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Since the end of World War II we have witnessed countless artistic responses to the Holocaust, yet we remain unable to adequately address the atrocities. While Theodor Adorno later rescinded his comments on the barbaric nature of writing poetry after Auschwitz, The Midrashic Impulse and the Contemporary Literary Response to Trauma begins with the possibility that he was right--that his admonition against poetry warns against employing representational modes that transgress the boundaries of the ethical when it comes to the Holocaust. There is a language, other than the language of representation, with which we might speak authentically about such atrocities. This study explores what it means for the world of literature to renounce the language of representation and retain the language of witness. Drawing on the work of Emmanuel Levinas, Maurice Blanchot, Geoffrey Hartman, and others the book focuses on the increasing tendency of contemporary writers to rely on non-representational approaches to storytelling in the context of trauma. This tendency is named the "midrashic impulse" given its similarity to ancient rabbinic approaches to the silences of the Hebrew bible through the creation of Midrash.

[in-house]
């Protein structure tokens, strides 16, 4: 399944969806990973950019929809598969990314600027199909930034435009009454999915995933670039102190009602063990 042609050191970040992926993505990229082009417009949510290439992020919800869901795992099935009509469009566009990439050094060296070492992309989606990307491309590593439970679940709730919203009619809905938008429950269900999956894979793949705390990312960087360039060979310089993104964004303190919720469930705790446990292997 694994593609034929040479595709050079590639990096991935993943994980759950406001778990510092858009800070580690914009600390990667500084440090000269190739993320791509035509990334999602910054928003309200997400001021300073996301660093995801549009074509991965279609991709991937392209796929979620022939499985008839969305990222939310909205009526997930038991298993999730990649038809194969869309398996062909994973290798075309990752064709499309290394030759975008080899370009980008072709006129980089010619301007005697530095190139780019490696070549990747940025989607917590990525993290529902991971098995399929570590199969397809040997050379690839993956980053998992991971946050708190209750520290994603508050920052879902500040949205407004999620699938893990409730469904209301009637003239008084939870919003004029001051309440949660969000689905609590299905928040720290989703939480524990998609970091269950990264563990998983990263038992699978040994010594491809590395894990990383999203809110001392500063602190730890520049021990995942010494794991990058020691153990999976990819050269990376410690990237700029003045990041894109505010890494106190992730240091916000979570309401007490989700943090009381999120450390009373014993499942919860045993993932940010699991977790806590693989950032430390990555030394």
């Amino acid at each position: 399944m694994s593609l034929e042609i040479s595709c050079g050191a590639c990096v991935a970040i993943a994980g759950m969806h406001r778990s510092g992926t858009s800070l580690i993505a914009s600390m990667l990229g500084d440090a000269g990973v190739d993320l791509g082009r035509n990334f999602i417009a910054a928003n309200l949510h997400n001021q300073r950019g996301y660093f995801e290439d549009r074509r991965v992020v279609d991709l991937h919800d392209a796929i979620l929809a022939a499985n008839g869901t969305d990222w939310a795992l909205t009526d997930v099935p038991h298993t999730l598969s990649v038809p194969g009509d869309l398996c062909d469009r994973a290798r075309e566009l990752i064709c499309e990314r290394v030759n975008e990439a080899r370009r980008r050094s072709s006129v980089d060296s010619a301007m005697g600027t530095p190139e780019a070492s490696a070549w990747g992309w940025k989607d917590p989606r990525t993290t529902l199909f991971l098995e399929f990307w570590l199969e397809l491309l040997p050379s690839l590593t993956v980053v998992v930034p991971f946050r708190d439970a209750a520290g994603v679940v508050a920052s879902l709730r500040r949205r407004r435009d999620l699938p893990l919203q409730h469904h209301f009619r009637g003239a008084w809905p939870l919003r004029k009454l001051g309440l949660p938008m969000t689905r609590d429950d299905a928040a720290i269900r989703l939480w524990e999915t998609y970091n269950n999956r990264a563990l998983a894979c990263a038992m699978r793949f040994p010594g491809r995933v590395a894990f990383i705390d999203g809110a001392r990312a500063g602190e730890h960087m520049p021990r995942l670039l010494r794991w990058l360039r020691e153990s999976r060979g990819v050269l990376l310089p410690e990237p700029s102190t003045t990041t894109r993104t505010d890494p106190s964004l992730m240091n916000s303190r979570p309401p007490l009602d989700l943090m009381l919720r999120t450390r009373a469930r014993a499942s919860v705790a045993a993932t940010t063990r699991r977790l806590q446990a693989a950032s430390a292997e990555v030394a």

About the Author
Monica Osborne is visiting assistant professor of Jewish studies at Pepperdine University.